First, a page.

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Beriosova is dancing the Black Swan pdd and "Diana and Acteon" pdd with Nureyev on the new "Bruhn/Nureyev" DVD. It was my first look at her, ever, and I thought she was just astonishing--witty and intelligent, and so beautiful. Kind of reminded me of Diana Adams. Actually, all of the women on this particular collection are exceptional, and made me wish I could have seen all of them dance. Fracci's Sylphide was especially fine--she somehow created the illusion of complete weightlessness and flight. I don't think, I've ever seen it danced quite that way before (sigh).

P.S. Farrell Fan:) The flower that Kent was holding throughout Belle's film was an iris, not a lily:)--a sly reference to her real name, I think.

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Thanks, Roma. You're correct, of course, and I think Iris Cohen is a lovely name. As is Roberta Sue Ficker. :D

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Originally posted by grace

interesting discussion. i haven't responded to a poll before: this is quite fun!

i have seen fonteyn and kirkland live. i have seen ulanova up close, and watched her coach - but have not seen her dance, except on film.

i have seen farrell on video - lots.

that leaves just karsavina and pavlova as complete unknowns - although i have seen quite a few snippets of pavlova on film.

so i voted for pavlova - to experience what made her so great.

however, i do find this an odd list....

Hi Grace --

I would like to second your nomination of Makarova, whom I had the pleasure of seeing in person on more than one occasion. Her technique was gorgeous and her stage presence utterly commanding.

To be sure, she was notorious for her demands on her colleagues -- partners could grasp her at only designated spots, conductors could use only her preferred tempi (the slower the better, to show off her creamy style), and her appearance was often delayed by physical problems. Later in her career, for instance, she would delay her appearance in the Black Swan pdd for several measures, so that she needed to complete only 12 or 14 fouettes, rather than the traditional 36.

At the same time, I give her much honor for being the first internationally renowned star to become a mother. At an age when doctors usually advise women to avoid pregnancy, she successfully bore a son and returned to the stage.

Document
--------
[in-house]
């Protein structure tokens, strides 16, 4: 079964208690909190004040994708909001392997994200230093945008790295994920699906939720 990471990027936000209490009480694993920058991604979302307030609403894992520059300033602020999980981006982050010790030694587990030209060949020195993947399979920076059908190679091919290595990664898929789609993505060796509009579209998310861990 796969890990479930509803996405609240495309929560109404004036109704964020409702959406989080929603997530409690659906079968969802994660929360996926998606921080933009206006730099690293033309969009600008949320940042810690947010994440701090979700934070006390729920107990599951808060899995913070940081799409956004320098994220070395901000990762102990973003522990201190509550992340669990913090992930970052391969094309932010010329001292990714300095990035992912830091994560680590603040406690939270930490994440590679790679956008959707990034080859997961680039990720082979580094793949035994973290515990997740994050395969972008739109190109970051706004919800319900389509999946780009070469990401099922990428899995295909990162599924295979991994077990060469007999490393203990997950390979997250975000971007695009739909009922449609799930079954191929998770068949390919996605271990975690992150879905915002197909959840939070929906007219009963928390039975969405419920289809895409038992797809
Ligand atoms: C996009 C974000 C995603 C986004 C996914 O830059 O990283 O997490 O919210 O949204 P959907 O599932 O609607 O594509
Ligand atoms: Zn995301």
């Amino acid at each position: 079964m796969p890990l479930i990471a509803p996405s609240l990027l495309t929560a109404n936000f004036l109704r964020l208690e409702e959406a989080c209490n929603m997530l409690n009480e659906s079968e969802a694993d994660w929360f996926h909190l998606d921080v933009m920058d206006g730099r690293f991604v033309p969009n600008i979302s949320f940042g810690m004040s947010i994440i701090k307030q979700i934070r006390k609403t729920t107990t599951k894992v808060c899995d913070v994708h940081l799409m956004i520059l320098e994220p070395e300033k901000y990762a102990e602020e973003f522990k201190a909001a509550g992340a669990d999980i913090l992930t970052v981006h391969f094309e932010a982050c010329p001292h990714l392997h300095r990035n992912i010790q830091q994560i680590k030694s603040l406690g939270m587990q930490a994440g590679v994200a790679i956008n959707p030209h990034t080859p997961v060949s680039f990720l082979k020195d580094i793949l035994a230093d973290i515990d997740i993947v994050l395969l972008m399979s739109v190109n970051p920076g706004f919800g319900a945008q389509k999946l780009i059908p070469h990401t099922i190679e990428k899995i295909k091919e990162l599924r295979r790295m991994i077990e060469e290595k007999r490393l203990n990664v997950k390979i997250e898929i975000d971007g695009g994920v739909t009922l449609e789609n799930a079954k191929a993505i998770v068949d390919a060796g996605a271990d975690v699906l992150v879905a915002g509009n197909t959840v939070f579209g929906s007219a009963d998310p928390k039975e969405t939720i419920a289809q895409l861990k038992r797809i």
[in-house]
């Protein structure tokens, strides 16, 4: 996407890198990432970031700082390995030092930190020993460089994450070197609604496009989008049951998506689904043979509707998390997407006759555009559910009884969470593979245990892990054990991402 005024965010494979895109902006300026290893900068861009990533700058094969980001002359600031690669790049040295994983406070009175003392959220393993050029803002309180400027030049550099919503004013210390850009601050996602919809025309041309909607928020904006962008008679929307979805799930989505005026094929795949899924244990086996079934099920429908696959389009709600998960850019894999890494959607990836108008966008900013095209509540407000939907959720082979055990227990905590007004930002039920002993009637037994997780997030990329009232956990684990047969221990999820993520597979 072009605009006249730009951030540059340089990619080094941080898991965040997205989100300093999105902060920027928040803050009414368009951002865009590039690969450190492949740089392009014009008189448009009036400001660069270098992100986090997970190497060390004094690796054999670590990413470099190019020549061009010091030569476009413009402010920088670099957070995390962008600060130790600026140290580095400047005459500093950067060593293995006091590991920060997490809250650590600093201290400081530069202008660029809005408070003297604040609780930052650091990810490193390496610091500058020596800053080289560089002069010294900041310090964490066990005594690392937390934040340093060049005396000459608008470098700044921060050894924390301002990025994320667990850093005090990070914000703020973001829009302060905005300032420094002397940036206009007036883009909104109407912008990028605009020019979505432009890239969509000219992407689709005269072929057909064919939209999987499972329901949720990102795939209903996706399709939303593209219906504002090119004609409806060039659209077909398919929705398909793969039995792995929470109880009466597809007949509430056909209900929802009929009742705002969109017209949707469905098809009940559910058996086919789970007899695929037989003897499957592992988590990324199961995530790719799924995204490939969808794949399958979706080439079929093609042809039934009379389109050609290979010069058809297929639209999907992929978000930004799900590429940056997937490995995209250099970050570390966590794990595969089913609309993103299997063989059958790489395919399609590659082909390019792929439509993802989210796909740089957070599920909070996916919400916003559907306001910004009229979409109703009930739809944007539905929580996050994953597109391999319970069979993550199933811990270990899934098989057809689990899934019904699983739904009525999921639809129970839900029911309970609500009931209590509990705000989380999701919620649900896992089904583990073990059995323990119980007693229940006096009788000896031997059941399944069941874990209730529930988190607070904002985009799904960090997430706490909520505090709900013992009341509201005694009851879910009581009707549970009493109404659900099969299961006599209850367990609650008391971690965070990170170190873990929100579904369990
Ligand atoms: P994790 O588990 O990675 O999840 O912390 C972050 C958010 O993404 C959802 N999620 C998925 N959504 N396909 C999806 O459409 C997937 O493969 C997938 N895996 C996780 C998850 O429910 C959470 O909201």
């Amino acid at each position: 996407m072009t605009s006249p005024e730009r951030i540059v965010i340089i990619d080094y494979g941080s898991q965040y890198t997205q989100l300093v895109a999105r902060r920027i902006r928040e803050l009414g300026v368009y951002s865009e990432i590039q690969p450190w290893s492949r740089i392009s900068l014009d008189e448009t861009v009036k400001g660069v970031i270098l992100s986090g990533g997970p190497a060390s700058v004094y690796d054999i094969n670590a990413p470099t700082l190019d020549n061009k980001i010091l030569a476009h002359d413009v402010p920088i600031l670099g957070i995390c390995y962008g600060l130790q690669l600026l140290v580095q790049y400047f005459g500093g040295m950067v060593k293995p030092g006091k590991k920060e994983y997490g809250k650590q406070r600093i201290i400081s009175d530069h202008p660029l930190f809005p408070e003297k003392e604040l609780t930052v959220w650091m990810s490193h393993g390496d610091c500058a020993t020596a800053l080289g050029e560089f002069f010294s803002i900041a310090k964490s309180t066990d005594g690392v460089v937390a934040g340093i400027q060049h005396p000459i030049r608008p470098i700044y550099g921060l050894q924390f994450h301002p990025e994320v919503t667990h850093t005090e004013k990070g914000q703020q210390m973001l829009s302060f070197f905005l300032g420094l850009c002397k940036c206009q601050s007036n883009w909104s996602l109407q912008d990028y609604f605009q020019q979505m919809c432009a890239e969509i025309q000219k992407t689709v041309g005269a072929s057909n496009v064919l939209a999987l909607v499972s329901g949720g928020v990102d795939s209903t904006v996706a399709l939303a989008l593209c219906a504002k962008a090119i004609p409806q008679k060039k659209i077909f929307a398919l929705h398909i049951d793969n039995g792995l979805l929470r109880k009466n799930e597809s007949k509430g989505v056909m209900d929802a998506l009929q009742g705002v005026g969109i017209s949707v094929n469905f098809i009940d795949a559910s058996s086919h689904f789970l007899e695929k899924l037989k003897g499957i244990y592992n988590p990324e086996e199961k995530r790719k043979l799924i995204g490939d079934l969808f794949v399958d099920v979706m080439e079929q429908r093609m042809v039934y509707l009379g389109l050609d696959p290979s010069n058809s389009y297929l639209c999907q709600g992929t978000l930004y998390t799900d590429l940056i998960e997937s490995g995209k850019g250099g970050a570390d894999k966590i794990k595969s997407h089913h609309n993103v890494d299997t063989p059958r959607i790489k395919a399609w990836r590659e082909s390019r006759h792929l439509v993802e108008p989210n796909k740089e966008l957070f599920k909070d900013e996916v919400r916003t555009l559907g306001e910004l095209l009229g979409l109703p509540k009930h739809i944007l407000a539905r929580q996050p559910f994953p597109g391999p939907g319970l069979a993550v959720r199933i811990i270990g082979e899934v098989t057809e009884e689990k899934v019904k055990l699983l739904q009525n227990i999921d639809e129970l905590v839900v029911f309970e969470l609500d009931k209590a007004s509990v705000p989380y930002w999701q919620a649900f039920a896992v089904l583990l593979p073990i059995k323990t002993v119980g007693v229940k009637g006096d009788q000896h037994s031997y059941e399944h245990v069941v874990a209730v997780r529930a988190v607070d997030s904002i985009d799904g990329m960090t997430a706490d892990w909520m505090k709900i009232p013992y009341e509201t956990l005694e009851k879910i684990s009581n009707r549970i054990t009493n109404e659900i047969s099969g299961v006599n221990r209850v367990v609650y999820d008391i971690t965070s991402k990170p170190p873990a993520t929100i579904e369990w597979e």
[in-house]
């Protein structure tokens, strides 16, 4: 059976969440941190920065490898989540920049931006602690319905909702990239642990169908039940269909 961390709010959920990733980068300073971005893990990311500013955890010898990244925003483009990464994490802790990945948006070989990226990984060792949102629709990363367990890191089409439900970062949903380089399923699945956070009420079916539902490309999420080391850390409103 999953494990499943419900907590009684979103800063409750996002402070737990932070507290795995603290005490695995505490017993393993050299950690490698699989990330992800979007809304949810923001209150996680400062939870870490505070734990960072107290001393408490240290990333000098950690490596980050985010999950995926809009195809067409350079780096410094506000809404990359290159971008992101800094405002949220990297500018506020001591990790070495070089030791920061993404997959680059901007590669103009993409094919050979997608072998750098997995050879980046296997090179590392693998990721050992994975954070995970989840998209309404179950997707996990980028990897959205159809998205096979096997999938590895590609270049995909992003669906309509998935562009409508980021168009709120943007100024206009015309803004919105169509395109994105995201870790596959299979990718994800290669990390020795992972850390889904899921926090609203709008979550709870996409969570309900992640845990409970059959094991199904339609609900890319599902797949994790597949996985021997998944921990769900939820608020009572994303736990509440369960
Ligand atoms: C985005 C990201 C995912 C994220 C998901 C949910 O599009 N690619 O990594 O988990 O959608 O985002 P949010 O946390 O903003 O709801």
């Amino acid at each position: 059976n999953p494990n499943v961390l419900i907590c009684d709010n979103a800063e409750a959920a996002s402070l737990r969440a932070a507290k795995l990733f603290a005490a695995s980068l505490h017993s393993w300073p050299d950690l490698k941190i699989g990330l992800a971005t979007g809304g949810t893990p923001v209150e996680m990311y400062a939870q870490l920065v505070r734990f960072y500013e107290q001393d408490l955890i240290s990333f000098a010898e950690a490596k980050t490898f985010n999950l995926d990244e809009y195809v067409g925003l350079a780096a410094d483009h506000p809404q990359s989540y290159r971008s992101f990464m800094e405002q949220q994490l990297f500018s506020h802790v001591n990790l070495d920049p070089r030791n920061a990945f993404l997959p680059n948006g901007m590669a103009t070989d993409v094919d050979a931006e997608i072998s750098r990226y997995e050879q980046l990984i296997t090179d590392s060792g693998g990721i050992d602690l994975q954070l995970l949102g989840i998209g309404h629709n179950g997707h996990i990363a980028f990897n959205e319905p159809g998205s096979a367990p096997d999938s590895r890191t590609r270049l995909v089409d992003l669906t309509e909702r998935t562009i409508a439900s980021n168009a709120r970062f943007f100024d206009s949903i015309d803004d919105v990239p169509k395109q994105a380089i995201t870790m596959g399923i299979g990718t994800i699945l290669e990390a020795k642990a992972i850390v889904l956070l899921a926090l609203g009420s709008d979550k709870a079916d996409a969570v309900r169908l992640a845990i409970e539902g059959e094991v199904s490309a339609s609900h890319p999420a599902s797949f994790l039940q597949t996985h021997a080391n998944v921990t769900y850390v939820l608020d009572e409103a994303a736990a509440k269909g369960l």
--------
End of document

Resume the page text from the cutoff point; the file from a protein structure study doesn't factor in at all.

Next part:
For many years, dancers were advised to avoid marriage and children: to cite a melodramatic example, The Red Shoes. When I was born my mother -- a youthful dancer -- was told she was "too muscular" to avoid complications. But Natasha carried it off. There are, I know, many ballerina mothers today, but Makarova deserves credit for leading the charge.

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Ulanova was the only one I have not at least seen a short video clip of, so I voted for her. I've seen the clip of Spessivtseva, too, and agree that nobody dances that way anymore. It reminded me of what Asylmuratova said in an interview--to paraphrase, it was something like 'the technique is all there, but something else too...one might almost call it "singing with the body." And I agree on Beriosova--I have the tape of her dancing Black Swan and D&A, and wow! Why don't they do it like that anymore? It's true that dance must progress, but can't we keep what's good in the process?

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Well, quite a long time ago there also was Marie Taglioni's "mal de genou"... ;)

Also, it depends on what you call "internationally renowned", but for example Maria Tallchief had a daughter before retiring, Lynn Seymour had three sons, Zizi Jeanmaire had a daughter...

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posted by estelle:

...quite a long time ago there also was Marie Taglioni's "mal de genou"...
LOL!

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I voted for Karsavina, the only one I've never seen at least on film (and until I read this board, believed that none existed of). Her still photos suggest intelligence and warmth, and a sense of humor comes through even in her technique book!

Ari, I hope you were able to see the footage of LeClerc included in the "NYCB: 50 Years" (or whatever the title was) at the New-York Historical Society. For those who expected to be enlightened, it was a revelation. She has no comparison. I saw the exhibit twice, but viewed the "Barocco" segment about six times. Had to be chased out of the museum at closing times.

Second choice would probably be Kirkland, whom I've seen dozens of times, but she owes me for all those cancellations.